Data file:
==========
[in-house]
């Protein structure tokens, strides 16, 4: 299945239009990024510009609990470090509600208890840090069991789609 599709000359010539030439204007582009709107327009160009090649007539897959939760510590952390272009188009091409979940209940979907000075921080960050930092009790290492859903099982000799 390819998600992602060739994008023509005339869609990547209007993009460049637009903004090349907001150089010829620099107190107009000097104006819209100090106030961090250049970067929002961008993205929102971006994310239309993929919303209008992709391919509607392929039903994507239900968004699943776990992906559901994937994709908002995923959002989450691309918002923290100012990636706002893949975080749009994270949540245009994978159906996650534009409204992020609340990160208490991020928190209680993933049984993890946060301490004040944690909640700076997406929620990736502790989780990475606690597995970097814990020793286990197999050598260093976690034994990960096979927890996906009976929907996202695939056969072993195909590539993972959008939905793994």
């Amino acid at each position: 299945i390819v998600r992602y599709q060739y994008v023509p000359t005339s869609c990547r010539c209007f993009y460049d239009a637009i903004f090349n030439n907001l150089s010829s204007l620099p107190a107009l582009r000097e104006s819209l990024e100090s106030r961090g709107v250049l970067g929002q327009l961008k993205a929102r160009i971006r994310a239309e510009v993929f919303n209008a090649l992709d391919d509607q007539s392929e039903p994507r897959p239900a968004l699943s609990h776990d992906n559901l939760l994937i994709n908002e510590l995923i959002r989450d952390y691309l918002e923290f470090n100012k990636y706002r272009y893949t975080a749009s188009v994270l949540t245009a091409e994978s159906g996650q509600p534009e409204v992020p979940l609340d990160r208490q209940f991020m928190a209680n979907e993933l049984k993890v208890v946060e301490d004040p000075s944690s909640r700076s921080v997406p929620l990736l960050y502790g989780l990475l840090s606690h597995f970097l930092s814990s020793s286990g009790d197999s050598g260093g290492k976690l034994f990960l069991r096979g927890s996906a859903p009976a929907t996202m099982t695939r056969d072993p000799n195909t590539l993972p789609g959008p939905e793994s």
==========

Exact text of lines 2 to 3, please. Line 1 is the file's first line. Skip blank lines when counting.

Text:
């Protein structure tokens, strides 16, 4: 299945239009990024510009609990470090509600208890840090069991789609 599709000359010539030439204007582009709107327009160009090649007539897959939760510590952390272009188009091409979940209940979907000075921080960050930092009790290492859903099982000799 390819998600992602060739994008023509005339869609990547209007993009460049637009903004090349907001150089010829620099107190107009000097104006819209100090106030961090250049970067929002961008993205929102971006994310239309993929919303209008992709391919509607392929039903994507239900968004699943776990992906559901994937994709908002995923959002989450691309918002923290100012990636706002893949975080749009994270949540245009994978159906996650534009409204992020609340990160208490991020928190209680993933049984993890946060301490004040944690909640700076997406929620990736502790989780990475606690597995970097814990020793286990197999050598260093976690034994990960096979927890996906009976929907996202695939056969072993195909590539993972959008939905793994």
């Amino acid at each position: 299945i390819v998600r992602y599709q060739y994008v023509p000359t005339s869609c990547r010539c209007f993009y460049d239009a637009i903004f090349n030439n907001l150089s010829s204007l620099p107190a107009l582009r000097e104006s819209l990024e100090s106030r961090g709107v250049l970067g929002q327009l961008k993205a929102r160009i971006r994310a239309e510009v993929f919303n209008a090649l992709d391919d509607q007539s392929e039903p994507r897959p239900a968004l699943s609990h776990d992906n559901l939760l994937i994709n908002e510590l995923i959002r989450d952390y691309l918002e923290f470090n100012k990636y706002r272009y893949t975080a749009s188009v994270l949540t245009a091409e994978s159906g996650q509600p534009e409204v992020p979940l609340d990160r208490q209940f991020m928190a209680n979907e993933l049984k993890v208890v946060e301490d004040p000075s944690s909640r700076s921080v997406p929620l990736l960050y502790g989780l990475l840090s606690h597995f970097l930092s814990s020793s286990g009790d197999s050598g260093g290492k976690l034994f990960l069991r096979g927890s996906a859903p009976a929907t996202m099982t695939r056969d072993p000799n195909t590539l993972p789609g959008p939905e793994s």